Ideally, there is no significant damage to your place, your landlord agrees, and that’s that. However, if there is damage or any outstanding debts owed, your landlord should provide an itemized statement detailing any deductions from the deposit, with the specific amount for each deduction next to each item. The itemized statement should be provided in writing. It may include things like unpaid (or increases in) rent, repairs, bills, cleaning, and so on. Normal wear and tear should not be an issue; still, what constitutes “normal” in this case may be open to interpretation. It’s vital that you know the terms of your lease front to back, that you make a visual and written record of the condition of the place before you move in, and that you share it with your landlord (and maybe a third party) so you can reference it whenever necessary.

How Long Does A Landlord Have To Return A Security Deposit?

Under New York law, a landlord must return your security deposit within two weeks of you moving out. So after you have vacated the property and returned the keys, your landlord has 14 days to check the property and give you your money back. You can also come to an alternative,  mutually beneficial understanding.

When Can A Landlord Keep The Security Deposit?

Your landlord may keep some or all of your security deposit if there are any damages beyond normal wear and tear (and subsequent repairs, cleaning, and/or renovation services.). You also risk losing your deposit if you leave your lease early, or if there are outstanding bills and/or unpaid rent. These things will usually be specified in your individual contract and can be somewhat vague. Read everything carefully, keep a line of communication with your landlord throughout your tenancy, remember to ask for an itemized statement if there are partial deductions, and ask questions when in doubt.

Step by Step Process of Getting Your Security Deposit Back

1) Think ahead.

Make sure you know what you're getting into before moving in. Go see the place in person, and bear in mind that a simple walk-through is not enough to assess the condition of your new home. Examine every nook and cranny, make a checklist, document all existing damage (including things that might potentially break), take photos and videos for your records, and save and make copies of all of the above. And, of course, study all the necessary documentation carefully, read the fine print, and get a second opinion before signing anything. And make sure to hire reliable movers in NYC like Oz Moving & Storage — both when moving in and out — so as to prevent any unpleasant surprises.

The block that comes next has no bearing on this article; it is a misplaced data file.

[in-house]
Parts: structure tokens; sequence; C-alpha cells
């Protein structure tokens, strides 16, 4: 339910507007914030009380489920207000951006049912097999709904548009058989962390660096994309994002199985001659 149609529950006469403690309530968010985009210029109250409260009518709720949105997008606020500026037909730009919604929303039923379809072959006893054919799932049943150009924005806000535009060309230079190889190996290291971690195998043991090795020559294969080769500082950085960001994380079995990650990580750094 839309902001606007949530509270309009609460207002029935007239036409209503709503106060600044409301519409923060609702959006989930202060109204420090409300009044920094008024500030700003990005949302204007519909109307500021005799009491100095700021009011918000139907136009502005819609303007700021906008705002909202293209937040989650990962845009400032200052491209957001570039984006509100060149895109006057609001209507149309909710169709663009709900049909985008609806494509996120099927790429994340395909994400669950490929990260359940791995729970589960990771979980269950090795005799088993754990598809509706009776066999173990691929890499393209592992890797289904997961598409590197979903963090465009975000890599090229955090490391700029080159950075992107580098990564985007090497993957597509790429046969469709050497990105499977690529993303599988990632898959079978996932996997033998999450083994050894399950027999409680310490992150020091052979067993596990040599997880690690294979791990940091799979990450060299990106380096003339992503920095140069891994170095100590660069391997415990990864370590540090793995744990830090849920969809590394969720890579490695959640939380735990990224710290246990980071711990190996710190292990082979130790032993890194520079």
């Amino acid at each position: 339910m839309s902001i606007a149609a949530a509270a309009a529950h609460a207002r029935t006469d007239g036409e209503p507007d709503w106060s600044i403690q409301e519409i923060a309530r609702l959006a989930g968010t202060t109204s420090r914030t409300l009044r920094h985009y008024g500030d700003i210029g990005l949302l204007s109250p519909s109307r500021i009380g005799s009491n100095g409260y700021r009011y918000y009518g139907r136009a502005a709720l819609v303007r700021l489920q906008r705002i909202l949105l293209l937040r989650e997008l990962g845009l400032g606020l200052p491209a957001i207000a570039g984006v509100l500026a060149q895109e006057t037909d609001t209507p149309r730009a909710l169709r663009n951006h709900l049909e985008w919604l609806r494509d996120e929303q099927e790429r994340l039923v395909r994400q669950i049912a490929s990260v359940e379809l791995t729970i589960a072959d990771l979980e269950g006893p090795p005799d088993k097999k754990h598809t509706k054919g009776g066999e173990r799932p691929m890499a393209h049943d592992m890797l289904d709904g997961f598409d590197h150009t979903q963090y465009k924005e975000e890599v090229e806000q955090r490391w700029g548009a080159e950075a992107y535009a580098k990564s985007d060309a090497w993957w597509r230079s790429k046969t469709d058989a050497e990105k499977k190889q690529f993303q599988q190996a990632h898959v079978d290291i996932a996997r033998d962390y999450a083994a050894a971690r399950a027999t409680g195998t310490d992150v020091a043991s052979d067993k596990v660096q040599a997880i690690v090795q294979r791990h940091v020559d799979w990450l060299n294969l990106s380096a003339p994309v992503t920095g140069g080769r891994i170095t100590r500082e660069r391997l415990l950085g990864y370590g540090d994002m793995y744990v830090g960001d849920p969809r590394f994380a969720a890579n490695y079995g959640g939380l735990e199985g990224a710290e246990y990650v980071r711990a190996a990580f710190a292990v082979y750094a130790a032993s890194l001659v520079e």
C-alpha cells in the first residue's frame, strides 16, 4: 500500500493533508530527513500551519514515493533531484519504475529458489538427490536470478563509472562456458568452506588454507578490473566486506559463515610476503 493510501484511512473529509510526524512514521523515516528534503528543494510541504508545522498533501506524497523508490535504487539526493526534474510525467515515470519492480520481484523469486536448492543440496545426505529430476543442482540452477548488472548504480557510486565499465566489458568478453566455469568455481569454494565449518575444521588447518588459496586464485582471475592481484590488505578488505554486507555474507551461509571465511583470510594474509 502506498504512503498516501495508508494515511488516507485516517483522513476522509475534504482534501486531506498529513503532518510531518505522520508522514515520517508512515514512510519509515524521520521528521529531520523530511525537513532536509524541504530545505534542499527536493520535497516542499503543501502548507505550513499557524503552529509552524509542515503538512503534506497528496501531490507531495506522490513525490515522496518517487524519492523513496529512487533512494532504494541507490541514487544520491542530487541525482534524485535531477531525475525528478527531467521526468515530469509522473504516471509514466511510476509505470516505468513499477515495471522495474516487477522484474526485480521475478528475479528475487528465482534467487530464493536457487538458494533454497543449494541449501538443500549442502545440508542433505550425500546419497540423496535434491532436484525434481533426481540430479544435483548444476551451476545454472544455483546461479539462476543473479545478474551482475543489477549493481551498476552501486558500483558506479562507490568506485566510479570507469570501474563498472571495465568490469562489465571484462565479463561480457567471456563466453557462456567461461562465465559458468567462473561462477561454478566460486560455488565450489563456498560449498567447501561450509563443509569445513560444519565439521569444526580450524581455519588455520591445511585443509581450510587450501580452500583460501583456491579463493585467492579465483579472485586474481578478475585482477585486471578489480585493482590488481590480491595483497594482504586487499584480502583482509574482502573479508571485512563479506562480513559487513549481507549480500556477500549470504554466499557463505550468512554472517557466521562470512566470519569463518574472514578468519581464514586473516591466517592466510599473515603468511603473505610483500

2) Know your rights.

Familiarize yourself with the current New York laws, your subsequent rights as a renter/tenant, and the specific requirements of your individual contract/lease. Since June 2019, the Housing Stability and Tenant Protection Act has made things a little easier for renters in NYC. Still, many renters and landlords are often simply unaware of their full rights and legal obligations. And this might lead to an unpleasant situation with your deposit. Don’t be one of these renters; do your homework, do things by the book, and get things in writing.

3) Get a guarantor. 

This not only assures your potential landlord that someone else has faith in you (and/or that he’ll be paid on time), but it is also a practically good call if you know you might face financial difficulties during your tenancy. In fact, many NYC landlords will actually require a guarantor as part of their rental agreement. But, either way, having a family member or friend help you out if necessary means rent will be paid on time, you avoid the threat of eviction, and your deposit is generally more likely to be returned.

4) Do your part.

Aside from having a visual and written record of the condition of your home when you move in, it’s equally important that you stay vigilant throughout your tenancy. Document any occurring problems (i.e., damages, mishaps, etc.). Verify and share these, along with any modifications and repairs, big or small, that you make and/or are thinking of making, with your landlord in a timely fashion. Report issues, get things in writing when necessary, and keep an ongoing line of communication. Don’t throw too many wild parties, update your checklist frequently, and use common sense. In short, try to see things from a landlord’s perspective and take good care of the place.

5) Communication is key.

Civility, kindness, sincerity, and transparency can go a long way — so make sure you maintain a good relationship with whomever you’re paying the rent to. Being on the same page and in good standing with each other is essential when it comes to both parties feeling like your tenancy was worthwhile. It will more than likely ensure not only that you both — aside from being exemplary New Yorkers — have peace of mind after you move out, but also that, when it comes to your security deposit, you are, in the end, paid in full.